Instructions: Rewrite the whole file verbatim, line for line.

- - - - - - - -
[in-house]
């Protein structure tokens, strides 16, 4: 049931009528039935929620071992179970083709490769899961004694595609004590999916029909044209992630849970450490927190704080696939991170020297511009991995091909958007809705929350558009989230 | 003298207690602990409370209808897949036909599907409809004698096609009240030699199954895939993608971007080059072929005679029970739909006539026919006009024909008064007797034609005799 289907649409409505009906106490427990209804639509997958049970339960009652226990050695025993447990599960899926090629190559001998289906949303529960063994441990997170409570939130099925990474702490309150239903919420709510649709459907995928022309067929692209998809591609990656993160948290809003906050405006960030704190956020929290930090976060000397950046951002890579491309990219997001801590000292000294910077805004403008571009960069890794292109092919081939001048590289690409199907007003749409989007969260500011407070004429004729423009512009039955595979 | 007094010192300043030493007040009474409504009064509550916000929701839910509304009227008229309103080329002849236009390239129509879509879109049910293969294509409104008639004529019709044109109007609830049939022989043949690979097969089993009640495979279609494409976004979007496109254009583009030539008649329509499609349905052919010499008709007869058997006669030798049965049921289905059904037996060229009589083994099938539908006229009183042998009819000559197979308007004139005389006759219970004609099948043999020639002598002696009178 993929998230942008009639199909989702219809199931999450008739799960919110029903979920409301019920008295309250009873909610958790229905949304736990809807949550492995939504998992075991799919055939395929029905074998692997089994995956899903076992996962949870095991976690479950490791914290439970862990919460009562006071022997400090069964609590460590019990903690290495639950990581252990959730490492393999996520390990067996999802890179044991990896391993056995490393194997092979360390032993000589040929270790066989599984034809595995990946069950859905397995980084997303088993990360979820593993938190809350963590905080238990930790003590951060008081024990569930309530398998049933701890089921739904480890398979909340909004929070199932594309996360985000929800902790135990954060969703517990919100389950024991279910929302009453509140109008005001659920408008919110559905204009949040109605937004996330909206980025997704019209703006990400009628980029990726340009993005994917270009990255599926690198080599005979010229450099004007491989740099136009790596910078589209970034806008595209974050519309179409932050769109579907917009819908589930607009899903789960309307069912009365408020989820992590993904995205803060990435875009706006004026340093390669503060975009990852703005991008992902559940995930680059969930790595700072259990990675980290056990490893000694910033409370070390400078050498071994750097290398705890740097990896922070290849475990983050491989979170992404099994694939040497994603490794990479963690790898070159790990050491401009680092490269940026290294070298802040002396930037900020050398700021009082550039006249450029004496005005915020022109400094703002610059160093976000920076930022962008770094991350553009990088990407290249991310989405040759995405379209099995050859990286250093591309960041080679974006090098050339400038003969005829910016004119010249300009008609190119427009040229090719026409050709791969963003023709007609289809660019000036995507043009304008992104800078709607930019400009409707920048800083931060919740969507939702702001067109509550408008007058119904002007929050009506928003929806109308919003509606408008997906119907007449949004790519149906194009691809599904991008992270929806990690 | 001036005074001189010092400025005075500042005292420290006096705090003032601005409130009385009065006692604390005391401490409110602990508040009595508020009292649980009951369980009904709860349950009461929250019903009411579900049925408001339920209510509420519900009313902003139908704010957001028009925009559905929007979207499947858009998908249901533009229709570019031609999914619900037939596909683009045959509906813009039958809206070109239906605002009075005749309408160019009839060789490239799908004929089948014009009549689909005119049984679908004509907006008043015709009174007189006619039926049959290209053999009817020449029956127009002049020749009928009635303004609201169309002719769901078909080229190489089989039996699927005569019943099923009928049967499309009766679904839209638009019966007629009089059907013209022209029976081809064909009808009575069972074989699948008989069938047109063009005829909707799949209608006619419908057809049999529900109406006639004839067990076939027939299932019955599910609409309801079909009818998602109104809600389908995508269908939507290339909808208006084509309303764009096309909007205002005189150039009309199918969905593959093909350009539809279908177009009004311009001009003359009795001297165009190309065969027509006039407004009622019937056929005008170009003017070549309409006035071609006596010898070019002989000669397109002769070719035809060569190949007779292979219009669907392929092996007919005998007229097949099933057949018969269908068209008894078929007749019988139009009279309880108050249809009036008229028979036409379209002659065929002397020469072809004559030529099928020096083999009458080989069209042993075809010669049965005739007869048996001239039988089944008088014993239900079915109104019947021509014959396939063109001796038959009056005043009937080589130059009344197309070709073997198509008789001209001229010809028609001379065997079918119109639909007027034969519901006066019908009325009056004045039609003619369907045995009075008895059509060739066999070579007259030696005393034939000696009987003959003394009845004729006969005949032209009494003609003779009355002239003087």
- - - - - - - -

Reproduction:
[in-house]
């Protein structure tokens, strides 16, 4: 049931009528039935929620071992179970083709490769899961004694595609004590999916029909044209992630849970450490927190704080696939991170020297511009991995091909958007809705929350558009989230 | 003298207690602990409370209808897949036909599907409809004698096609009240030699199954895939993608971007080059072929005679029970739909006539026919006009024909008064007797034609005799 289907649409409505009906106490427990209804639509997958049970339960009652226990050695025993447990599960899926090629190559001998289906949303529960063994441990997170409570939130099925990474702490309150239903919420709510649709459907995928022309067929692209998809591609990656993160948290809003906050405006960030704190956020929290930090976060000397950046951002890579491309990219997001801590000292000294910077805004403008571009960069890794292109092919081939001048590289690409199907007003749409989007969260500011407070004429004729423009512009039955595979 | 007094010192300043030493007040009474409504009064509550916000929701839910509304009227008229309103080329002849236009390239129509879509879109049910293969294509409104008639004529019709044109109007609830049939022989043949690979097969089993009640495979279609494409976004979007496109254009583009030539008649329509499609349905052919010499008709007869058997006669030798049965049921289905059904037996060229009589083994099938539908006229009183042998009819000559197979308007004139005389006759219970004609099948043999020639002598002696009178 993929998230942008009639199909989702219809199931999450008739799960919110029903979920409301019920008295309250009873909610958790229905949304736990809807949550492995939504998992075991799919055939395929029905074998692997089994995956899903076992996962949870095991976690479950490791914290439970862990919460009562006071022997400090069964609590460590019990903690290495639950990581252990959730490492393999996520390990067996999802890179044991990896391993056995490393194997092979360390032993000589040929270790066989599984034809595995990946069950859905397995980084997303088993990360979820593993938190809350963590905080238990930790003590951060008081024990569930309530398998049933701890089921739904480890398979909340909004929070199932594309996360985000929800902790135990954060969703517990919100389950024991279910929302009453509140109008005001659920408008919110559905204009949040109605937004996330909206980025997704019209703006990400009628980029990726340009993005994917270009990255599926690198080599005979010229450099004007491989740099136009790596910078589209970034806008595209974050519309179409932050769109579907917009819908589930607009899903789960309307069912009365408020989820992590993904995205803060990435875009706006004026340093390669503060975009990852703005991008992902559940995930680059969930790595700072259990990675980290056990490893000694910033409370070390400078050498071994750097290398705890740097990896922070290849475990983050491989979170992404099994694939040497994603490794990479963690790898070159790990050491401009680092490269940026290294070298802040002396930037900020050398700021009082550039006249450029004496005005915020022109400094703002610059160093976000920076930022962008770094991350553009990088990407290249991310989405040759995405379209099995050859990286250093591309960041080679974006090098050339400038003969005829910016004119010249300009008609190119427009040229090719026409050709791969963003023709007609289809660019000036995507043009304008992104800078709607930019400009409707920048800083931060919740969507939702702001067109509550408008007058119904002007929050009506928003929806109308919003509606408008997906119907007449949004790519149906194009691809599904991008992270929806990690 | 001036005074001189010092400025005075500042005292420290006096705090003032601005409130009385009065006692604390005391401490409110602990508040009595508020009292649980009951369980009904709860349950009461929250019903009411579900049925408001339920209510509420519900009313902003139908704010957001028009925009559905929007979207499947858009998908249901533009229709570019031609999914619900037939596909683009045959509906813009039958809206070109239906605002009075005749309408160019009839060789490239799908004929089948014009009549689909005119049984679908004509907006008043015709009174007189006619039926049959290209053999009817020449029956127009002049020749009928009635303004609201169309002719769901078909080229190489089989039996699927005569019943099923009928049967499309009766679904839209638009019966007629009089059907013209022209029976081809064909009808009575069972074989699948008989069938047109063009005829909707799949209608006619419908057809049999529900109406006639004839067990076939027939299932019955599910609409309801079909009818998602109104809600389908995508269908939507290339909808208006084509309303764009096309909007205002005189150039009309199918969905593959093909350009539809279908177009009004311009001009003359009795001297165009190309065969027509006039407004009622019937056929005008170009003017070549309409006035071609006596010898070019002989000669397109002769070719035809060569190949007779292979219009669907392929092996007919005998007229097949099933057949018969269908068209008894078929007749019988139009009279309880108050249809009036008229028979036409379209002659065929002397020469072809004559030529099928020096083999009458080989069209042993075809010669049965005739007869048996001239039988089944008088014993239900079915109104019947021509014959396939063109001796038959009056005043009937080589130059009344197309070709073997198509008789001209001229010809028609001379065997079918119109639909007027034969519901006066019908009325009056004045039609003619369907045995009075008895059509060739066999070579007259030696005393034939000696009987003959003394009845004729006969005949032209009494003609003779009355002239003087």